MOUNT RAINIER NATIONAL PARK — Nothing lures visitors to Paradise like the transitory displays of wildflowers that populate Mount Rainier's high mountain meadows. But summer sojourns could fade into memory and panoramic vistas vanish as alpine asters, rosy pussytoes and purple lupines are crowded out by trees.
Add disappearing high mountain meadows to the catalog of effects wrought by global warming.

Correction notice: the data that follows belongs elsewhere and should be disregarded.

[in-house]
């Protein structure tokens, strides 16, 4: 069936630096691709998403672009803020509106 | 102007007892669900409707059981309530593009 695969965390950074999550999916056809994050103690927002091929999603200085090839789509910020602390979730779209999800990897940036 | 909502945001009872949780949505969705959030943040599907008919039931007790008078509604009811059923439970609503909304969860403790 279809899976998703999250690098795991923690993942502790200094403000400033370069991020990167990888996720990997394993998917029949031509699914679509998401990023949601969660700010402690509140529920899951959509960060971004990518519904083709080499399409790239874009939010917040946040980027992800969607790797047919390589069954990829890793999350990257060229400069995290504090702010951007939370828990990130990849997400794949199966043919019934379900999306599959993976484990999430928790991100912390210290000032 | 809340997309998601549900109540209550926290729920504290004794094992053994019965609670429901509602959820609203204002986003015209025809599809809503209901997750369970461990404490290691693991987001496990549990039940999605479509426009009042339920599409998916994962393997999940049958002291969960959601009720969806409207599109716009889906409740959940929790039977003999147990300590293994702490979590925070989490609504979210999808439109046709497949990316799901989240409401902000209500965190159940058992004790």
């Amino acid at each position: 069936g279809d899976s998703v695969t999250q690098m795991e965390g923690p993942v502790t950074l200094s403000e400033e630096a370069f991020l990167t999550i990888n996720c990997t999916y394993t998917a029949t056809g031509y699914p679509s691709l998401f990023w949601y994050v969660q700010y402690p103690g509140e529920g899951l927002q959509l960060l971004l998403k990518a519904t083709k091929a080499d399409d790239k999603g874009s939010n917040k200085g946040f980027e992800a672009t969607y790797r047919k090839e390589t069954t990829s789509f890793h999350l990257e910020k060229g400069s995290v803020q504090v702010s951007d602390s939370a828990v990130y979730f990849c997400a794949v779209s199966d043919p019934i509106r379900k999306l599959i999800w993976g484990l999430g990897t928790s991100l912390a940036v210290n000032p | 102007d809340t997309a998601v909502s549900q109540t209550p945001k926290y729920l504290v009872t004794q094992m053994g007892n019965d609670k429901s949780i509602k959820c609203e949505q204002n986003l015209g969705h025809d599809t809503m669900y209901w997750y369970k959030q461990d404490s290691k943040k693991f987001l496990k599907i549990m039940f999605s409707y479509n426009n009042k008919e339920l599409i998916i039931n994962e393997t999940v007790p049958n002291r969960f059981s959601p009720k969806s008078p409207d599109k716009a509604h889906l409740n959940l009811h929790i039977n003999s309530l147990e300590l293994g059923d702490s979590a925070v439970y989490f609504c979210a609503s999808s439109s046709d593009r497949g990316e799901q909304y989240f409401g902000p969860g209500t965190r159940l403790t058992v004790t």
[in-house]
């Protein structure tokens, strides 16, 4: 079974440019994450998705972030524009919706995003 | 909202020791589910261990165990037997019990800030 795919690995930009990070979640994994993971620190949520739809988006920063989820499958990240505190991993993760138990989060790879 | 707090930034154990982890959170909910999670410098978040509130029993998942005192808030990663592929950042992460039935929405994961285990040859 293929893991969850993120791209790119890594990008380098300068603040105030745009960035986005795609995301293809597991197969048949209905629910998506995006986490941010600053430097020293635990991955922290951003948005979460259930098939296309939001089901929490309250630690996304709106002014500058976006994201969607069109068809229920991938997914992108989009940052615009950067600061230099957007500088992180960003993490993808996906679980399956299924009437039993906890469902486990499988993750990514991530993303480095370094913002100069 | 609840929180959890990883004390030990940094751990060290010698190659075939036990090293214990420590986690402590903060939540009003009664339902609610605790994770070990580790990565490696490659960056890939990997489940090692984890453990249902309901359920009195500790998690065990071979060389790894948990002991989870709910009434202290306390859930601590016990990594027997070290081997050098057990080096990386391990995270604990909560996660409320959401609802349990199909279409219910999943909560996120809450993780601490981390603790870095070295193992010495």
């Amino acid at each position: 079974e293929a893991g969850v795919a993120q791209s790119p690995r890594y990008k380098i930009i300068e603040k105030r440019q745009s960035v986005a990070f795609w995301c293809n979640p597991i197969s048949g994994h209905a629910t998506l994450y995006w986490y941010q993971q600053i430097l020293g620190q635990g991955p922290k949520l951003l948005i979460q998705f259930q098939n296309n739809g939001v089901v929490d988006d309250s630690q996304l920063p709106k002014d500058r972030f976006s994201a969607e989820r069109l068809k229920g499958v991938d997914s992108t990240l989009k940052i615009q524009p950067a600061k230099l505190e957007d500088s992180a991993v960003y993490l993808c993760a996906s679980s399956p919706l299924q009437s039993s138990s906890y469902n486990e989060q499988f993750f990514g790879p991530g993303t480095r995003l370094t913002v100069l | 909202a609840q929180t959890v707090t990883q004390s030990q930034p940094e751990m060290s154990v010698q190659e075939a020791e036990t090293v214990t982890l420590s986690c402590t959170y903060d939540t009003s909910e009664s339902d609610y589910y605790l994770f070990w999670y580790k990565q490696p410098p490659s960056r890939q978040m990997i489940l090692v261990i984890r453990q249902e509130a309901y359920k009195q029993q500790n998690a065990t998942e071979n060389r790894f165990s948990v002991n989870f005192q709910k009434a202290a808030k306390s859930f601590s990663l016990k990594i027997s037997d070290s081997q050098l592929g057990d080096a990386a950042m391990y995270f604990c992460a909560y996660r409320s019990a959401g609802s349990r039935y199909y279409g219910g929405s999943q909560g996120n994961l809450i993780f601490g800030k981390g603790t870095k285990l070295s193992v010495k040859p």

"There aren't very many places where you can visually identify the changes affected by climate. This is one," said David Peterson, a U.S. Forest Service research biologist.
The problem is snowfall, or more precisely, the lack of it. A long-term decline in mountain snowpack also to blame for many shrinking glaciers permits trees to grow in places where they couldn't otherwise establish a foothold.
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"As soon as you get less snow, there are more opportunities for trees to come in," said botanist Regina Rochefort, a National Park Service science adviser.
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